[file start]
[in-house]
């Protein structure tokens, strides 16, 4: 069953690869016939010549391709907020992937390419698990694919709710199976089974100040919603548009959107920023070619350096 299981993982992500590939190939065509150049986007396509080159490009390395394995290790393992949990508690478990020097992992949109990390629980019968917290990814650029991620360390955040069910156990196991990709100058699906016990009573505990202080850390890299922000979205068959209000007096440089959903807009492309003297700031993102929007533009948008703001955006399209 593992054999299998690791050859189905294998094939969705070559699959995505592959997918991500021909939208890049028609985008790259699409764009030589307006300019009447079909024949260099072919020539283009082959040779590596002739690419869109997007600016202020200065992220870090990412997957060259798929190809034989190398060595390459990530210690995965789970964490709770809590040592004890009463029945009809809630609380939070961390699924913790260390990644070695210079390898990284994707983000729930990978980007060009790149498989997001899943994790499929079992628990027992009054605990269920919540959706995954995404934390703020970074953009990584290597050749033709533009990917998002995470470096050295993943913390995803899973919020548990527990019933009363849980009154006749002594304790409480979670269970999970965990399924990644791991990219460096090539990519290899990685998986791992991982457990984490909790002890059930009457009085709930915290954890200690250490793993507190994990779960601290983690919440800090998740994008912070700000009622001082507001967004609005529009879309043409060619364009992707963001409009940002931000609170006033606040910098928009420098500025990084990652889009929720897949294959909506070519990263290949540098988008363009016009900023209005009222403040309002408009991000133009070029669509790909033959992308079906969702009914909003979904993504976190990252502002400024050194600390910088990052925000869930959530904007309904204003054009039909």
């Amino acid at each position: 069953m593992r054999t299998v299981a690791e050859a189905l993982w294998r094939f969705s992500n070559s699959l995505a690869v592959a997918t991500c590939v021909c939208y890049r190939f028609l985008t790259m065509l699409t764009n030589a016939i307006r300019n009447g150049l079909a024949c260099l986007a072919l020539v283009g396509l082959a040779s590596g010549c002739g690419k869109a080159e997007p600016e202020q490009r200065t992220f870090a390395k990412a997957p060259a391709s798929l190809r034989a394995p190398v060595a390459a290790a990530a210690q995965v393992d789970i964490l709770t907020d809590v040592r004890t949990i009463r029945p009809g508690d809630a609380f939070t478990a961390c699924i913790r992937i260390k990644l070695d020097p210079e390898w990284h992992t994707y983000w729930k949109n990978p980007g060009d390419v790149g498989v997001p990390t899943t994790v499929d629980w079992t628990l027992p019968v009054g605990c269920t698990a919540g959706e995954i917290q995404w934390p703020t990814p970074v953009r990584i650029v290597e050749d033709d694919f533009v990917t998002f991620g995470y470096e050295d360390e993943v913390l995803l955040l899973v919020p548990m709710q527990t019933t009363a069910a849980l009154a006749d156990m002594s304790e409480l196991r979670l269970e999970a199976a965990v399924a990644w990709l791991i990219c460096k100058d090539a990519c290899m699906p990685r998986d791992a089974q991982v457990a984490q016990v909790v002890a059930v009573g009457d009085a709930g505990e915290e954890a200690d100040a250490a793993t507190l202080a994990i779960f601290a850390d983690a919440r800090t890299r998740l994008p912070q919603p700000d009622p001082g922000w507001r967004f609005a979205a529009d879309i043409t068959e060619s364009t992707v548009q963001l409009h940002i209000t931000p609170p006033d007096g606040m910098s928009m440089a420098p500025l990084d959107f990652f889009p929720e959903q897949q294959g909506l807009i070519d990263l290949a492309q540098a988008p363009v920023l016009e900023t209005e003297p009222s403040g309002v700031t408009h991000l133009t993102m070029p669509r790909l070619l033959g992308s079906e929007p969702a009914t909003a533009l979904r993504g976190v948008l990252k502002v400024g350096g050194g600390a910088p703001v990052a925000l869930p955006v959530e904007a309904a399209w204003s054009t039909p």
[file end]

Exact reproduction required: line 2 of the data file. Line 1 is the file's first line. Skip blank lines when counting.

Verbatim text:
């Protein structure tokens, strides 16, 4: 069953690869016939010549391709907020992937390419698990694919709710199976089974100040919603548009959107920023070619350096 299981993982992500590939190939065509150049986007396509080159490009390395394995290790393992949990508690478990020097992992949109990390629980019968917290990814650029991620360390955040069910156990196991990709100058699906016990009573505990202080850390890299922000979205068959209000007096440089959903807009492309003297700031993102929007533009948008703001955006399209 593992054999299998690791050859189905294998094939969705070559699959995505592959997918991500021909939208890049028609985008790259699409764009030589307006300019009447079909024949260099072919020539283009082959040779590596002739690419869109997007600016202020200065992220870090990412997957060259798929190809034989190398060595390459990530210690995965789970964490709770809590040592004890009463029945009809809630609380939070961390699924913790260390990644070695210079390898990284994707983000729930990978980007060009790149498989997001899943994790499929079992628990027992009054605990269920919540959706995954995404934390703020970074953009990584290597050749033709533009990917998002995470470096050295993943913390995803899973919020548990527990019933009363849980009154006749002594304790409480979670269970999970965990399924990644791991990219460096090539990519290899990685998986791992991982457990984490909790002890059930009457009085709930915290954890200690250490793993507190994990779960601290983690919440800090998740994008912070700000009622001082507001967004609005529009879309043409060619364009992707963001409009940002931000609170006033606040910098928009420098500025990084990652889009929720897949294959909506070519990263290949540098988008363009016009900023209005009222403040309002408009991000133009070029669509790909033959992308079906969702009914909003979904993504976190990252502002400024050194600390910088990052925000869930959530904007309904204003054009039909």